Kenya’s Inspector General of the National Police Service, Joseph Boinnet has refuted claims by the media that General Service Unit (GSU) officers are being sent to Nyanza to vote.

Information making the rounds on social media suggests that some of the GSU officers were sent to Nyanza and Western Kenya to kill protesters, vote and stuff ballot boxes in the area.

A video emerged showing some 14 trucks with officers clad in anti-riot gear on a highway heading to an unspecified location.

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The owners of the social media profile who posted the one-minute long video claimed the trucks were heading to Western Kenya and Nyanza provinces ahead of the October 26 repeat election.


Reacting to the claims, Boinnet debunked the story and urged citizens to refrain from speaking ill of the police officiers.

“These are dangerous lies aimed at causing disaffection and ill will towards the police,” Boinnet said through police spokesman George Kinoti on Saturday.

He also clarified that the trucks seen are those of recruits going for field training in Kajiado.

“We caution social media users or any other person to desist from spreading falsehoods and unsubstantiated information,” he said.

This supposed false claim, among many others made on social media, is one reason the government has propagated the monitoring of its use. The National Cohesion and Integration Commission had previously issued a statement saying that it will be actively monitoring all social media platforms to prevent incitement as well as violence at the forthcoming polls.

NCIC Commissioner, Joseph Nasongo announced that all social media platforms will be monitored. That includes but is not limited to WhatsApp, Facebook, Instagram, and Twitter.

Kenya’s political state has recently become tensed as the governing party led by President Uhuru Kenyatta battles it out with the main opposition led by Raila Odinga.

Worst still is the state of the Independent Electoral and Boundaries Commission (IEBC) whose CEO Ezra Chiloba had recently requested for a three-week leave ahead of the Thursday, October 26 repeat election.

Ezra Chiloba said he had taken a personal decision to take leave in light of the opposition’s demands, without giving more details. He said all arrangements were in place for the election, as ordered by the Supreme Court. Chiloba will start his leave on Monday.

“This is the first time I’m taking leave since my son was born. He turns two years (old) in two weeks’ time,” he told the media.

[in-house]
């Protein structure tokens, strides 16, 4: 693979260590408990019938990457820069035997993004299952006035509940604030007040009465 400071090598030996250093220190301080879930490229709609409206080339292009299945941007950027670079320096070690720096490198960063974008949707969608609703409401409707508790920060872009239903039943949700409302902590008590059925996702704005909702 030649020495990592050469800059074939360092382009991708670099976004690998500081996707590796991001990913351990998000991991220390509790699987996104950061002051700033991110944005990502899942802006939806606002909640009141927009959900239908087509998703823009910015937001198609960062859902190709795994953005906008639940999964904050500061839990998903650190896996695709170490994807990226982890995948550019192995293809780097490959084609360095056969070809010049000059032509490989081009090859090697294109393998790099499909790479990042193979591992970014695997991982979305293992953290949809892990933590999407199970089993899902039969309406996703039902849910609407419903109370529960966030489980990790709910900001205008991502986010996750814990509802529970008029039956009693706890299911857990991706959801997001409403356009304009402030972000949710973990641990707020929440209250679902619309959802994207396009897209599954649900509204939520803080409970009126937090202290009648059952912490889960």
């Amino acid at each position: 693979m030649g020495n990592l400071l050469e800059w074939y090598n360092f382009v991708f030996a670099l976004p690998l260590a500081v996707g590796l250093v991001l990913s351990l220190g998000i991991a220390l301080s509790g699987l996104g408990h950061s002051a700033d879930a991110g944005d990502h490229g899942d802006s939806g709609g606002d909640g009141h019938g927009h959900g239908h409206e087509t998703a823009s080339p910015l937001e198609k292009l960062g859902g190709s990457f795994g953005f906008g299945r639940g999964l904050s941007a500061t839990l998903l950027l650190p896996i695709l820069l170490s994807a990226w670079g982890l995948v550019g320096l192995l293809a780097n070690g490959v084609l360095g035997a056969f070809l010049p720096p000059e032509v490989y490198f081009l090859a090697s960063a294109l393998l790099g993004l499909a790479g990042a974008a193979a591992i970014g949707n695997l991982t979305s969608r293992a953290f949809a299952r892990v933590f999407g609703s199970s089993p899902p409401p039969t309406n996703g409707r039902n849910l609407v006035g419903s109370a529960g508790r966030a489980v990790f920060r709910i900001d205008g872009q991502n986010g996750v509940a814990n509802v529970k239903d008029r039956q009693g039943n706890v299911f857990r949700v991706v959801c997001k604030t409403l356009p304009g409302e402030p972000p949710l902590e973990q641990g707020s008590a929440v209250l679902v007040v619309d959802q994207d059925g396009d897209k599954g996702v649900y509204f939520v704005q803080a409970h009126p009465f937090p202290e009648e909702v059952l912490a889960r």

BuzzKenya gathered that Mr. Chiloba will be the third IEBC official who has so far requested for leave ahead of the much-awaited electoral re-run. This happened a day after Chairman Wafula Chebukati asked that people step aside.

Meanwhile, the National Super Alliance (NASA) has dismissed Chiloba’s decision to go on leave. The opposition, on the other hand, has described Chiloba’s leave as one which is aimed at hoodwinking them.

Uncertainty over whether Raila will participate in the election and concerns that it may not proceed peacefully have, however, left Kenya mired in a political crisis.

On Friday, Siaya Senator James Orengo claimed that 300 military officers have been deployed to Kisumu by the Jubilee administration to supervise the upcoming election.

He made reference to ‘reliable sources’ which according to him, have said that the officers are from the Lanet barracks.

“You [President Uhuru Kenyatta] cannot militarise elections. It’s about the ballot, not the bullet. Any election in which the military participates is not an election,” Orengo said in Bondo.

Added to the criticism against the National Police is the report by Amnesty International and Human Rights Watch that 33 people were killed by police, but the police denied it, saying only four had died.

In the report, Amnesty International said that National Police Service officers must stop firing live ammunition during opposition protests but instead should protect all citizens who have gathered in public.

“We have received reports of at least three deaths, and live TV footage shows another man being shot in the leg. Firearms can only be used when strictly unavoidable in order to protect life,” said Abdullahi Halakhe, Amnesty International’s East Africa Researcher.

“The indiscriminate use of live ammunition is totally unacceptable. Firearms must never be used to disperse crowds.”

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